FILESTREAM (SQL Server)
Applies to: SQL Server - Windows only
FILESTREAM enables SQL Server-based applications to store unstructured data, such as documents and images, on the file system. Applications can use the rich streaming APIs and performance of the file system and at the same time maintain transactional consistency between the unstructured data and corresponding structured data.
FILESTREAM integrates the SQL Server Database Engine with an NTFS or ReFS file systems by storing varbinary(max) binary large object (BLOB) data as files on the file system. Transact-SQL statements can insert, update, query, search, and back up FILESTREAM data. Win32 file system interfaces provide streaming access to the data.
FILESTREAM uses the NT system cache for caching file data. Caching files in the system cache helps reduce any impact that FILESTREAM data might have on Database Engine performance. The SQL Server buffer pool isn't used; therefore, this memory is available for query processing.
FILESTREAM is not automatically enabled when you install or upgrade SQL Server. You must enable FILESTREAM by using SQL Server Configuration Manager and SQL Server Management Studio. To use FILESTREAM, you must create or modify a database to contain a special type of filegroup. Then, create or modify a table so that it contains a varbinary(max) column with the FILESTREAM attribute. After you complete these tasks, you can use Transact-SQL and Win32 to manage the FILESTREAM data.
When to Use FILESTREAM
In SQL Server, BLOBs can be standard varbinary(max) data that stores the data in tables, or FILESTREAM varbinary(max) objects that store the data in the file system. The size and use of the data determines whether you should use database storage or file system storage. If the following conditions are true, you should consider using FILESTREAM:
- Objects that are being stored are, on average, larger than 1 MB.
- Fast read access is important.
- You're developing applications that use a middle tier for application logic.
For smaller objects, storing varbinary(max) BLOBs in the database often provides better streaming performance.
FILESTREAM storage is implemented as a varbinary(max) column in which the data is stored as BLOBs in the file system. The sizes of the BLOBs are limited only by the volume size of the file system. The standard varbinary(max) limitation of 2-GB file sizes doesn't apply to BLOBs that are stored in the file system.
To specify that a column should store data on the file system, specify the FILESTREAM attribute on a varbinary(max) column. This attribute causes the Database Engine to store all data for that column on the file system, but not in the database file.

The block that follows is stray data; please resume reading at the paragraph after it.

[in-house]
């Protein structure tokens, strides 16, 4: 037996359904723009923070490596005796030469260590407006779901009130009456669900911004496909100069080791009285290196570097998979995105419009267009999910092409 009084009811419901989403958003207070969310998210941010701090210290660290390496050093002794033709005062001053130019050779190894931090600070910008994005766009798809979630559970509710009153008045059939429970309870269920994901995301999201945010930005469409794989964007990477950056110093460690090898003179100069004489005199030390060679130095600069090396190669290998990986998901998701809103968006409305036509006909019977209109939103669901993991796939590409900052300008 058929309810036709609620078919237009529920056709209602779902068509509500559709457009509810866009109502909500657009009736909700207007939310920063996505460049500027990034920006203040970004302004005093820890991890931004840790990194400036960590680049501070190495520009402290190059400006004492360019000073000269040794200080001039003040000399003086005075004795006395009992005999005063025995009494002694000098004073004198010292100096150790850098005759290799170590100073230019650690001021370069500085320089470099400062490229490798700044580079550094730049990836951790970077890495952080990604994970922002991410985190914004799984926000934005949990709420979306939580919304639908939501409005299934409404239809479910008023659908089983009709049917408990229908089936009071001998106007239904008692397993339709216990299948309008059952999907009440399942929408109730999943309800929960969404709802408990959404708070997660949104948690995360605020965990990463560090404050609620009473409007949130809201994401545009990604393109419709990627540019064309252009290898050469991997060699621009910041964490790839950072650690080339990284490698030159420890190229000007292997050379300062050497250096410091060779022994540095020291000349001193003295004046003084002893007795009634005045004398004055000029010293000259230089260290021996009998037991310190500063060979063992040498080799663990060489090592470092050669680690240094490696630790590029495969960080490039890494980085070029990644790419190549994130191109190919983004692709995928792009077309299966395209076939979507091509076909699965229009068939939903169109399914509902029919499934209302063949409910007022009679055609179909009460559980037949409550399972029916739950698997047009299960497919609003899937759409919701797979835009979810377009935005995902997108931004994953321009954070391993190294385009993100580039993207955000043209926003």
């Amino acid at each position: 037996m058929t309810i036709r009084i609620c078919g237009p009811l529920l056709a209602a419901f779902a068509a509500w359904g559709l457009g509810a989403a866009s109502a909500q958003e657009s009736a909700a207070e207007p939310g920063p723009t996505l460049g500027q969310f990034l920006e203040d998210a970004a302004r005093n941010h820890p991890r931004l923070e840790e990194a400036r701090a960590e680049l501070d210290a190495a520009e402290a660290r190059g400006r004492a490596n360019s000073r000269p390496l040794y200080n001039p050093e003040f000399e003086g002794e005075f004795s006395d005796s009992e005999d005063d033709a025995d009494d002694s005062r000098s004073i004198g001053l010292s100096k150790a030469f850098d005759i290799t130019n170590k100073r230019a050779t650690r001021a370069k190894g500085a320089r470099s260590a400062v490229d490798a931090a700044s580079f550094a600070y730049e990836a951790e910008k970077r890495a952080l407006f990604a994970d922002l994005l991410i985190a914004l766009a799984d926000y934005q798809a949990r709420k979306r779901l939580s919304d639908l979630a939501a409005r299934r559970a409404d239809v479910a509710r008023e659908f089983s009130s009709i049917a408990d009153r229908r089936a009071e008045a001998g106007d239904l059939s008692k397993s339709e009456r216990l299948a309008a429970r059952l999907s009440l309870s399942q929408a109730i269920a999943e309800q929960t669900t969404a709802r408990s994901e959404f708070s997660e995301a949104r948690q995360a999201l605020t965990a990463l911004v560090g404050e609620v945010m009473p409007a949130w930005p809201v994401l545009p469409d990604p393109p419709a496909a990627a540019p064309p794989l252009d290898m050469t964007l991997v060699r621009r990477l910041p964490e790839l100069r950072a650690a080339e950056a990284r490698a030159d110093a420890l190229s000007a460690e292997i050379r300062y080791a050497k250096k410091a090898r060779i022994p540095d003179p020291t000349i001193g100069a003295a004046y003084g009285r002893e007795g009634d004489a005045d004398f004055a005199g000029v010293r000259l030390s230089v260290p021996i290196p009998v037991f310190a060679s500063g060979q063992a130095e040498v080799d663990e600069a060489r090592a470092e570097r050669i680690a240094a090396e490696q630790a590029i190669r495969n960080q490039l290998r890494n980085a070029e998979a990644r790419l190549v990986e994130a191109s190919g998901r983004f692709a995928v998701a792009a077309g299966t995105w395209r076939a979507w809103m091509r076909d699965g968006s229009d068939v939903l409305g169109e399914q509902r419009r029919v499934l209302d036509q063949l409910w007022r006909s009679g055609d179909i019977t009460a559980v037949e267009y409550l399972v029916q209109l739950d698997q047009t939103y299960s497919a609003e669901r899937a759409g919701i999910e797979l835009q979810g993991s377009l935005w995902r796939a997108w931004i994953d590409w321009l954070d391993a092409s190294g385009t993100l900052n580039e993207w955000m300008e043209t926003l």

FILESTREAM data must be stored in FILESTREAM filegroups. A FILESTREAM filegroup is a special filegroup that contains file system directories instead of the files themselves. These file system directories are called data containers. Data containers are the interface between Database Engine storage and file system storage.
When you use FILESTREAM storage, consider the following:
- When a table contains a FILESTREAM column, each row must have a nonnull unique row ID.
- Multiple data containers can be added to a FILESTREAM filegroup.
- FILESTREAM data containers can't be nested.
- When you're using failover clustering, the FILESTREAM filegroups must be on shared disk resources.
- FILESTREAM filegroups can be on compressed volumes.
Because FILESTREAM is implemented as a varbinary(max) column and integrated directly into the Database Engine, most SQL Server management tools and functions work without modification for FILESTREAM data. For example, you can use all backup and recovery models with FILESTREAM data, and the FILESTREAM data is backed up with the structured data in the database. If you don't want to back up FILESTREAM data with relational data, you can use a partial backup to exclude FILESTREAM filegroups.
In SQL Server, FILESTREAM data is secured just like other data is secured: by granting permissions at the table or column levels. If a user has permission to the FILESTREAM column in a table, the user can open the associated files.
Encryption is not supported on FILESTREAM data.
Only the account under which the SQL Server service account runs is granted permissions to the FILESTREAM container. We recommend that no other account be granted permissions on the data container.
SQL logins will not work with FILESTREAM containers. Only NTFS or ReFS authentication will work with FILESTREAM containers.
Accessing BLOB Data with Transact-SQL and File System Streaming Access
After you store data in a FILESTREAM column, you can access the files by using Transact-SQL transactions or by using Win32 APIs.
By using Transact-SQL, you can insert, update, and delete FILESTREAM data:
- You can use an insert operation to prepopulate a FILESTREAM field with a null value, empty value, or relatively short inline data. However, a large amount of data is more efficiently streamed into a file that uses Win32 interfaces.
- When you update a FILESTREAM field, you modify the underlying BLOB data in the file system. When a FILESTREAM field is set to NULL, the BLOB data associated with the field is deleted. You can't use a Transact-SQL chunked update, implemented as UPDATE**.**Write(), to perform partial updates to the data.
- When you delete a row or delete or truncate a table that contains FILESTREAM data, you delete the underlying BLOB data in the file system.
File System Streaming Access
The Win32 streaming support works in the context of a SQL Server transaction. Within a transaction, you can use FILESTREAM functions to obtain a logical UNC file system path of a file. You then use the OpenSqlFilestream API to obtain a file handle. This handle can then be used by Win32 file streaming interfaces, such as ReadFile() and WriteFile(), to access and update the file by way of the file system.